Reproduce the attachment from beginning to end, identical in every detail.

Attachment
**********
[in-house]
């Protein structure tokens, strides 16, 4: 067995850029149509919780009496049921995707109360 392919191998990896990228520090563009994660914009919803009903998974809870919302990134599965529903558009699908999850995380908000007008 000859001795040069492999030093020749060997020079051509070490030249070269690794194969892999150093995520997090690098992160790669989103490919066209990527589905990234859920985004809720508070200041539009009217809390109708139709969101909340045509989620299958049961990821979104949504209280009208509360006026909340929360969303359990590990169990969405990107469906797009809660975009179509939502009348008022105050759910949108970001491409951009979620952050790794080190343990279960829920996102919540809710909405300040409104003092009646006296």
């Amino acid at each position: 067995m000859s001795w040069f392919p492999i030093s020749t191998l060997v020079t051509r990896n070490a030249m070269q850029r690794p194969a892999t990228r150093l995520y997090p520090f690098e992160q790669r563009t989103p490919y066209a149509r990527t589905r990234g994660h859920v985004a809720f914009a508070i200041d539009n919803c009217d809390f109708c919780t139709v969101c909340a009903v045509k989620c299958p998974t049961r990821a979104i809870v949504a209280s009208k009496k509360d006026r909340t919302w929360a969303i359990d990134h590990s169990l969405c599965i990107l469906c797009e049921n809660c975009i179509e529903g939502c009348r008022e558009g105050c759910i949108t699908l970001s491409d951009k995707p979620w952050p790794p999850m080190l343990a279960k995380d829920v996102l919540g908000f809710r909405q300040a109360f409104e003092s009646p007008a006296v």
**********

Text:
[in-house]
């Protein structure tokens, strides 16, 4: 067995850029149509919780009496049921995707109360 392919191998990896990228520090563009994660914009919803009903998974809870919302990134599965529903558009699908999850995380908000007008 000859001795040069492999030093020749060997020079051509070490030249070269690794194969892999150093995520997090690098992160790669989103490919066209990527589905990234859920985004809720508070200041539009009217809390109708139709969101909340045509989620299958049961990821979104949504209280009208509360006026909340929360969303359990590990169990969405990107469906797009809660975009179509939502009348008022105050759910949108970001491409951009979620952050790794080190343990279960829920996102919540809710909405300040409104003092009646006296």
């Amino acid at each position: 067995m000859s001795w040069f392919p492999i030093s020749t191998l060997v020079t051509r990896n070490a030249m070269q850029r690794p194969a892999t990228r150093l995520y997090p520090f690098e992160q790669r563009t989103p490919y066209a149509r990527t589905r990234g994660h859920v985004a809720f914009a508070i200041d539009n919803c009217d809390f109708c919780t139709v969101c909340a009903v045509k989620c299958p998974t049961r990821a979104i809870v949504a209280s009208k009496k509360d006026r909340t919302w929360a969303i359990d990134h590990s169990l969405c599965i990107l469906c797009e049921n809660c975009i179509e529903g939502c009348r008022e558009g105050c759910i949108t699908l970001s491409d951009k995707p979620w952050p790794p999850m080190l343990a279960k995380d829920v996102l919540g908000f809710r909405q300040a109360f409104e003092s009646p007008a006296v």